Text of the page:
Wingko Babat (Coconut Cake)
This stuff is amazing.
I know you’ve probably never heard of it before but you have to trust me on the goodness of this chewy coconut cake. I swear, this one kid admitted that this cake is delicious despite him not liking coconut.
Living in Indonesia, I have had my share of the dry, tough wingko babat batches that were sold in Jakarta (which were probably commercially mass-produced, resulting in way less than perfect wingko babat). Wingko babat is traditionally baked and then dry-roasted on a frying pan to give that charred look on both sides of the coconut cake. Originally from Java, the wingko babat is sold individually in round shape and then packed into cute little box, and the delicious snack is best when you buy it straight from the streets of Surabaya, as opposed to the more commercialized ones in Jakarta.
This version of the cake is only baked in the oven (no dry-roasting on a pan!), with a brush of egg yolks towards the end of the baking time. My laziness took over and so I promised myself to find a way to not have to do the stove activities and…I found it! By broiling the top of the wingko babat at the end of the cooking time, I succeeded in giving chars to the top of the wingko babat. The softness of the bottom of the cake allows the wingko babat to retain its moisture. This cake is definitely softer than the version you get in Indonesia but it definitely still preserves the essence of a wingko babat.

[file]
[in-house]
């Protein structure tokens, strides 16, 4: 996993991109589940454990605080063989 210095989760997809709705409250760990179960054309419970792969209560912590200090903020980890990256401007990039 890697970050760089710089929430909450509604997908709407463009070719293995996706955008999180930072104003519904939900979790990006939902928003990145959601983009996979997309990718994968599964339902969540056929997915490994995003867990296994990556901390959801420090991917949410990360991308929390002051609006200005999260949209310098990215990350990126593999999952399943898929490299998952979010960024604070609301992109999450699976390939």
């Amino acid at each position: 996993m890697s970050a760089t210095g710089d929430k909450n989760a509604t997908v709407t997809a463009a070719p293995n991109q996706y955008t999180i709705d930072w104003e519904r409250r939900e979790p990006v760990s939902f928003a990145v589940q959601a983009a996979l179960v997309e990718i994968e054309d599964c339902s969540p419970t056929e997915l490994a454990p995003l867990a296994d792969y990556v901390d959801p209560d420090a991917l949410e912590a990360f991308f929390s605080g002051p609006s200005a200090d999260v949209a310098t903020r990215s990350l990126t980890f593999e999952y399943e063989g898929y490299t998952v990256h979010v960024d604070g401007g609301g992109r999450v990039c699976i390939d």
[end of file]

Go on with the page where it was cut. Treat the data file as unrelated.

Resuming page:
I got the recipe from one of my cousins, who always brings the best Indonesian food (and the most intricate also!), and who very gracefully gives this recipe to me. Oh! This cake is also gluten-free, soooo more people can have this cake!
makes 8 x 8 inch pan
2¼ cup coconut milk
fresh pandan lead (1 or 2 long leaves, tied together)
2 eggs, separated
1¼ cup white sugar (better to use palm sugar but normal sugar is also okay)
3 cup frozen grated coconut, unthawed
1½ cup glutinous rice flour
1 tsp vanilla extract
Preheat oven to 350 F.
Boil coconut milk with the fresh pandan leaf together. Combine the egg whites and the sugar together. Throw in the the rest of the ingredients! And then mix everything, slowly, all together. Make sure that all the ingredients are well-mixed together and that there are no more lumps of coconut. The batter is going to be very liquidy.
Transfer the batter into the baking pan and bake it for 45 minutes. Take out the pan and brush egg yolks on top of the wingko babat. Set the oven on broil and cook it for 10-20 minutes (keep an eye on it and take it out when the top browns).
Take out the baking pan from the oven and let it cool to room temperature. Keep the dish refrigerated overnight (or 8 hours) before cutting and serving them to ensure that the dish has set.